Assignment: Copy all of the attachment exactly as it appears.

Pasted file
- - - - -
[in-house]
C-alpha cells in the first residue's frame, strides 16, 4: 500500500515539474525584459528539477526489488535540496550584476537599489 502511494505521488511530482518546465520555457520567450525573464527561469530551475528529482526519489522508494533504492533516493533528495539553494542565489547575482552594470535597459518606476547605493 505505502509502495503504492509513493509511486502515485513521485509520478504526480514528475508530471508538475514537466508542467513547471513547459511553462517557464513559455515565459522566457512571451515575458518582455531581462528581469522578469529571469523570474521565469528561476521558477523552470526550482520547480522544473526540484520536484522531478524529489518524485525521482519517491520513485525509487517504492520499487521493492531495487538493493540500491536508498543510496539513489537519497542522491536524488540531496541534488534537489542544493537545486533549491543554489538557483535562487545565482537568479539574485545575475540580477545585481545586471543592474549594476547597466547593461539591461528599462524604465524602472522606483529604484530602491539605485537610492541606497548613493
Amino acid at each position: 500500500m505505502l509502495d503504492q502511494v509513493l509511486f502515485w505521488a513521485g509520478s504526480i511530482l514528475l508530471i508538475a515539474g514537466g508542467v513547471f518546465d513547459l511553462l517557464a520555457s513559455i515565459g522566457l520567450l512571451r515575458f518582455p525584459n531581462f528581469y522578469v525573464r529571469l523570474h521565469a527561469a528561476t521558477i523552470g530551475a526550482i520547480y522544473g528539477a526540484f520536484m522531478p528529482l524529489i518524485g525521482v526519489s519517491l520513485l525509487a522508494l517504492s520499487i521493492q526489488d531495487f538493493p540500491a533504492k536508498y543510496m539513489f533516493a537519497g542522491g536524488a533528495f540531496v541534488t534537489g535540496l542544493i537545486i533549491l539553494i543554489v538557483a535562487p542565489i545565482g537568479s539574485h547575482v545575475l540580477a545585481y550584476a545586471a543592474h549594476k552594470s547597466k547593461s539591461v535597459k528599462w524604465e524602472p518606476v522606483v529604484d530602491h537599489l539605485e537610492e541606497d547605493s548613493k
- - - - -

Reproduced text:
[in-house]
C-alpha cells in the first residue's frame, strides 16, 4: 500500500515539474525584459528539477526489488535540496550584476537599489 502511494505521488511530482518546465520555457520567450525573464527561469530551475528529482526519489522508494533504492533516493533528495539553494542565489547575482552594470535597459518606476547605493 505505502509502495503504492509513493509511486502515485513521485509520478504526480514528475508530471508538475514537466508542467513547471513547459511553462517557464513559455515565459522566457512571451515575458518582455531581462528581469522578469529571469523570474521565469528561476521558477523552470526550482520547480522544473526540484520536484522531478524529489518524485525521482519517491520513485525509487517504492520499487521493492531495487538493493540500491536508498543510496539513489537519497542522491536524488540531496541534488534537489542544493537545486533549491543554489538557483535562487545565482537568479539574485545575475540580477545585481545586471543592474549594476547597466547593461539591461528599462524604465524602472522606483529604484530602491539605485537610492541606497548613493
Amino acid at each position: 500500500m505505502l509502495d503504492q502511494v509513493l509511486f502515485w505521488a513521485g509520478s504526480i511530482l514528475l508530471i508538475a515539474g514537466g508542467v513547471f518546465d513547459l511553462l517557464a520555457s513559455i515565459g522566457l520567450l512571451r515575458f518582455p525584459n531581462f528581469y522578469v525573464r529571469l523570474h521565469a527561469a528561476t521558477i523552470g530551475a526550482i520547480y522544473g528539477a526540484f520536484m522531478p528529482l524529489i518524485g525521482v526519489s519517491l520513485l525509487a522508494l517504492s520499487i521493492q526489488d531495487f538493493p540500491a533504492k536508498y543510496m539513489f533516493a537519497g542522491g536524488a533528495f540531496v541534488t534537489g535540496l542544493i537545486i533549491l539553494i543554489v538557483a535562487p542565489i545565482g537568479s539574485h547575482v545575475l540580477a545585481y550584476a545586471a543592474h549594476k552594470s547597466k547593461s539591461v535597459k528599462w524604465e524602472p518606476v522606483v529604484d530602491h537599489l539605485e537610492e541606497d547605493s548613493k